Until our Symposium on Jan. 14-16, we'll be introducing you to each of our plenary lecturers. In addition to general information about them, short video clips by them, and quotes, we've also asked them several questions about our symposium theme and a couple questions about their personal interests.


Click here to meet Hans Boersma


Rod_Dreher.jpgRod Dreher

Let us introduce you to our friend Rod Dreher.

Born in Baton Rouge, Lousiana and raised in the small town of St Francisville, Dreher holds a B.A. in journalism from Louisiana State University. Raised a Methodist, he converted to Roman Catholicism in 1993. But after covering the Roman Catholic Church’s child sex abuse scandal, Dreher began questioning his Catholicism in 2002 and eventually converted to Orthodoxy in 2006.

Dreher has written about religion, politics, film and culture in National Review, The Weekly Standard, The Wall Street Journal, Touchstone, Men’s Health, and the Los Angeles Times. He was a film reviewer for the South Florida Sun-Sentinel and chief film critic for The New York Post. His commentaries have been broadcast on National Public Radio’s All Things Considered and he has appeared on CNN, Fox News, MSNBC, Court TV and other television networks.

In 2006 he published a book on what he calls “granola conservatism”: Crunchy Cons: How Birkenstocked Burkeans, Gun-Loving Organic Gardeners, Evangelical Free-Range Farmers, Hip Homeschooling Mamas, Right-Wing Nature Lovers, and Their Diverse Tribe of Countercultural Conservatives Plan to Save America (or At Least the Republican Party). In 2013, he published The Little Way of Ruthie Leming about his childhood in Louisiana and his sister's battle with cancer. And in 2015, after Dante’s Divine Comedy led him through a mid-life crisis, he published How Dante Can Save Your Life: The Life-Changing Wisdom of History’s Greatest Poem.

Dreher is probably most known for what he calls the “Benedict Option”, named after St. Benedict of Nursia. Based on a phrase in the conclusion of Alisdair MacIntyr’s After Virtue, Dreher calls Christians to live in intentional communities. He writes frequently on it in his blog for The American Conservative and is currently writing a book on the subject.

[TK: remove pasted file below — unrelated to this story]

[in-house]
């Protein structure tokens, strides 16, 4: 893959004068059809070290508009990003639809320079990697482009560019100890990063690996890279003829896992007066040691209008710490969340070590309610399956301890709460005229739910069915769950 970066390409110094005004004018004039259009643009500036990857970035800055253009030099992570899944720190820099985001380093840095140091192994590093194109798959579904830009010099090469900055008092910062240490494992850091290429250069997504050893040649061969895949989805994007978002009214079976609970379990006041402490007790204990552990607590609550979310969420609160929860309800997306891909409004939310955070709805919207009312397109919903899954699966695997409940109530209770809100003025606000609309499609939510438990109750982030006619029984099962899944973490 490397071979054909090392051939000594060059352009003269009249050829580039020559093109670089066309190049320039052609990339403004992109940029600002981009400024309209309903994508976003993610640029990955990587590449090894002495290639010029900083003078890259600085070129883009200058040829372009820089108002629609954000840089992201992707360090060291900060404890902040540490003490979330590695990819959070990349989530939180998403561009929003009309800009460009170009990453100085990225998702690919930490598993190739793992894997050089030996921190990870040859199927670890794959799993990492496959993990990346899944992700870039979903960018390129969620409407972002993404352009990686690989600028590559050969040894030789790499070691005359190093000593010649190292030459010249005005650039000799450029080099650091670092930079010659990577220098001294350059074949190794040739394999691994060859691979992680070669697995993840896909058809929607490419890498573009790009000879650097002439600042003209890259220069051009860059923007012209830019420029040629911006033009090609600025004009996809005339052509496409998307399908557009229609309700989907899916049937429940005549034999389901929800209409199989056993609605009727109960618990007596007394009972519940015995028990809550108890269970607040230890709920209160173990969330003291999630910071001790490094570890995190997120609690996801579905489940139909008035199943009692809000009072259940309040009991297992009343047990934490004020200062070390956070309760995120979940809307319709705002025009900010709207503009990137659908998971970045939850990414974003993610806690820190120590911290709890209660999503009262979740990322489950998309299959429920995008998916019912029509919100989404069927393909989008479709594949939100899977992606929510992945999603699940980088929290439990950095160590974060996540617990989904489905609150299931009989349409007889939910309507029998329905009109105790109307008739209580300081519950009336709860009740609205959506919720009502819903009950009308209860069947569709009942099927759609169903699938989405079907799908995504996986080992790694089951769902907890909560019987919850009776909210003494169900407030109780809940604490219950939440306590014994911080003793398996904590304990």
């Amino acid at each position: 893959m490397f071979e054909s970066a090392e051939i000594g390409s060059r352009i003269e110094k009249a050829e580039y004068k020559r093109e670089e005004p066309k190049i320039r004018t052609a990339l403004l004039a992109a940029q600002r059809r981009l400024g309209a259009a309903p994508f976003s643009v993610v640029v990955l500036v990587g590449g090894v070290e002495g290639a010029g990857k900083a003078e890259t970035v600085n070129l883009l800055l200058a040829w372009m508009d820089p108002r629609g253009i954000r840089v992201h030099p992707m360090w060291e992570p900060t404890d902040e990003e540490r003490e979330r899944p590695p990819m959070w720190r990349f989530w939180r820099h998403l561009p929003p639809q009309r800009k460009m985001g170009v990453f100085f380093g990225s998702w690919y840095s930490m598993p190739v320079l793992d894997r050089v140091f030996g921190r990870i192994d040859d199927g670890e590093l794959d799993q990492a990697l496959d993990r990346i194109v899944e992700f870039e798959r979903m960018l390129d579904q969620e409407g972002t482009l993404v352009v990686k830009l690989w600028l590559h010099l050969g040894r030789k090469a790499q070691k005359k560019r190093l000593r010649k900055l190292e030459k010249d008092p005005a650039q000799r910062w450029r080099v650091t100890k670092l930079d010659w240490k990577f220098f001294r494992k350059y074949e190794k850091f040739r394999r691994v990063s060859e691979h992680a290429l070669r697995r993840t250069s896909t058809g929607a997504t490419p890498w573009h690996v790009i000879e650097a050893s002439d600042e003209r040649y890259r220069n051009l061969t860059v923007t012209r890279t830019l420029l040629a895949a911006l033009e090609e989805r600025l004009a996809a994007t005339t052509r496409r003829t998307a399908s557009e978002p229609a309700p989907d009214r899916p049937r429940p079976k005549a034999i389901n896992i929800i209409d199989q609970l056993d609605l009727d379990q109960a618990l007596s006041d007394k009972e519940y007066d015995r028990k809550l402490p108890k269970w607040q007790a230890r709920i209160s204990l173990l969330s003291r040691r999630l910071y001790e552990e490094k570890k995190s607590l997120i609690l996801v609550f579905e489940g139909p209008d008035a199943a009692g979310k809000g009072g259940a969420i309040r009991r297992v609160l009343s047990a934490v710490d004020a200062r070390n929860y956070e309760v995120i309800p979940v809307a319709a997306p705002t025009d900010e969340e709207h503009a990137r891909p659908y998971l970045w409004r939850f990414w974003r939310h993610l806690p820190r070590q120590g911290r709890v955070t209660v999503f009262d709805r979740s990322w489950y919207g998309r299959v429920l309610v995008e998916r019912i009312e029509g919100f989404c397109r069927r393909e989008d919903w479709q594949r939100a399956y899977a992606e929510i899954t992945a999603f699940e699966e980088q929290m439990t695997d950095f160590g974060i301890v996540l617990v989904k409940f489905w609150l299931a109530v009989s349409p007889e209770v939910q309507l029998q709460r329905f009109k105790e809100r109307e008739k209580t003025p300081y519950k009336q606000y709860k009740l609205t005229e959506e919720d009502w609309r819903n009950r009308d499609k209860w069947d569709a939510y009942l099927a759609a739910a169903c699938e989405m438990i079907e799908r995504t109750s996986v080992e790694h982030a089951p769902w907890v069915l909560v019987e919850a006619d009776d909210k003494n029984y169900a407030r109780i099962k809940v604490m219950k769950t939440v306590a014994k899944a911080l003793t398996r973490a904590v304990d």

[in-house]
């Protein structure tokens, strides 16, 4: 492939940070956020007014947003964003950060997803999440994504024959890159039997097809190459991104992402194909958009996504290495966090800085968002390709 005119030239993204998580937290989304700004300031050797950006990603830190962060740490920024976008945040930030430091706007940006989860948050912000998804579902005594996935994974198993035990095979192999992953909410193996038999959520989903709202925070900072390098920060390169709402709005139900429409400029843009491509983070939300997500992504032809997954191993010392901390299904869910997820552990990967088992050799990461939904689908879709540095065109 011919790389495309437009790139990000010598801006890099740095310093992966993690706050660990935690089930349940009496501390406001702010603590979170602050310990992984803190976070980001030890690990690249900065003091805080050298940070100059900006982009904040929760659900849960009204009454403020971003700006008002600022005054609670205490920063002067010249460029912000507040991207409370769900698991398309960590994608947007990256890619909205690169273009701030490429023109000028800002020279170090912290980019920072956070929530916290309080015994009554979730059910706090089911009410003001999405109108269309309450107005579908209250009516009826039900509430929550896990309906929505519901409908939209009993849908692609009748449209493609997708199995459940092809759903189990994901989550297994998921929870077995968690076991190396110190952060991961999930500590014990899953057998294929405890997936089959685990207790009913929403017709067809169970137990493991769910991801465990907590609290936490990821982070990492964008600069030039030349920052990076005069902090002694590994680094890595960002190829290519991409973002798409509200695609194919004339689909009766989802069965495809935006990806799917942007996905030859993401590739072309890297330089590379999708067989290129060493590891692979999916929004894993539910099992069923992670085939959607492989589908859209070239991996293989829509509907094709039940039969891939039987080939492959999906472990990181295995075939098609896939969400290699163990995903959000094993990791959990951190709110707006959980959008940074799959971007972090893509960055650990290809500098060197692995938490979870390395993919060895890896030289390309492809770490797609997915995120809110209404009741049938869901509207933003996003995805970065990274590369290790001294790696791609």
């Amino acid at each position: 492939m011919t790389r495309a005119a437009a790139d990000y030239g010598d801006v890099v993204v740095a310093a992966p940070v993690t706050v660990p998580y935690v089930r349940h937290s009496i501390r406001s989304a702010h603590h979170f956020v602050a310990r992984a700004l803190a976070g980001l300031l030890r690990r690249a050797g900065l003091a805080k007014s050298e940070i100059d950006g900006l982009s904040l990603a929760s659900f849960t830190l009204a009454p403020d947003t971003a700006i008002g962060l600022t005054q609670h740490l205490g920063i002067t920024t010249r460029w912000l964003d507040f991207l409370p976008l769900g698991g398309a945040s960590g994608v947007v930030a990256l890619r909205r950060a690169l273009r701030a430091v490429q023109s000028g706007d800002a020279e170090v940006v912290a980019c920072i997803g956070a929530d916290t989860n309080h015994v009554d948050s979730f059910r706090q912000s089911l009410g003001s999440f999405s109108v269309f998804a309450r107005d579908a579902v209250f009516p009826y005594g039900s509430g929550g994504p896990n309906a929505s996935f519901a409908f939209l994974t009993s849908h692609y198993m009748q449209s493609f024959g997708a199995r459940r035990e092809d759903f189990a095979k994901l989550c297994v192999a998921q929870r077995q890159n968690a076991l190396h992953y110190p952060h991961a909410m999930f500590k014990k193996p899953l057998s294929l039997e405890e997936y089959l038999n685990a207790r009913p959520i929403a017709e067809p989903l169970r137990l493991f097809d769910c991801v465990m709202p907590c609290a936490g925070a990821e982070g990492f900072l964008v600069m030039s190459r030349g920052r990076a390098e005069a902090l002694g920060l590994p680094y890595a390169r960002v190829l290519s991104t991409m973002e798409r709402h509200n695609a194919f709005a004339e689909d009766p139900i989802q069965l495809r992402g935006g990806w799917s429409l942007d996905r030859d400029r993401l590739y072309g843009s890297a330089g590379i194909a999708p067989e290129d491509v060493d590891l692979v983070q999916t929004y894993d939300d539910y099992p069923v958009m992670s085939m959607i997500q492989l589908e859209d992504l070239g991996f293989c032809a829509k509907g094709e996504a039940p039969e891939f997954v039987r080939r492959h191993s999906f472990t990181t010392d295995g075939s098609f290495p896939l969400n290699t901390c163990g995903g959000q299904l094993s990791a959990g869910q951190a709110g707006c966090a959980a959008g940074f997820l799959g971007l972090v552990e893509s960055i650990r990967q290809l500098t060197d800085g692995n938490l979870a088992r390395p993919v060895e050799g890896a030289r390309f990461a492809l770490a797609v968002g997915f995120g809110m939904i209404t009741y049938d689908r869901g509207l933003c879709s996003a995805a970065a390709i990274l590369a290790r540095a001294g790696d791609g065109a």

We're delighted to have Rod Dreher sharing a "view from the newsroom" in his lecture "The Benedict Option: Resistance, Resilience & Resurrection in a Post-Christian Age".

And he'll be presenting a breakout session on "Laurus & Benedict: The Novel as Guide to Living in a New Middle Age."


Check out this video to learn why Rod Dreher thinks you need to put down roots and stay in one place:


Interview with Rod Dreher

1. How do you define “sacrament”?

Broadly speaking, a sacrament (as distinct from The Sacraments) is an action or a thing through which the grace of God is mediated to humanity. 

2. How would you explain our sub-theme, “The World as Gift”, i.e. how is the world a gift?

A gift is a sacrament of gratuitous love, and must be received as such. 

3. What is your favorite food and drink?

Briny Atlantic oysters on the half-shell and bone-dry Chablis.

4. What is your favorite novel and why?

"A Confederacy of Dunces," because it is the funniest thing ever written in English by someone other than P.G. Wodehouse, and because there is, alas, a lot of Ignatius J. Reilly in me.

5. Who is your favorite musician and why?

Two of them: Mick Jagger and Keith Richards, because of the ragged humanity of "Exile on Main Street"

6. Do you have any hobbies, or what kind of things do you do in your free time? 

I cook. That's it. I cook. Nothing makes me happier than feasting, especially when I have turned raw ingredients into something that delights others. Plus, I never know when I've written something worthwhile, but I always know at once whether or not what I cooked is any good.


Quotes from Rod Dreher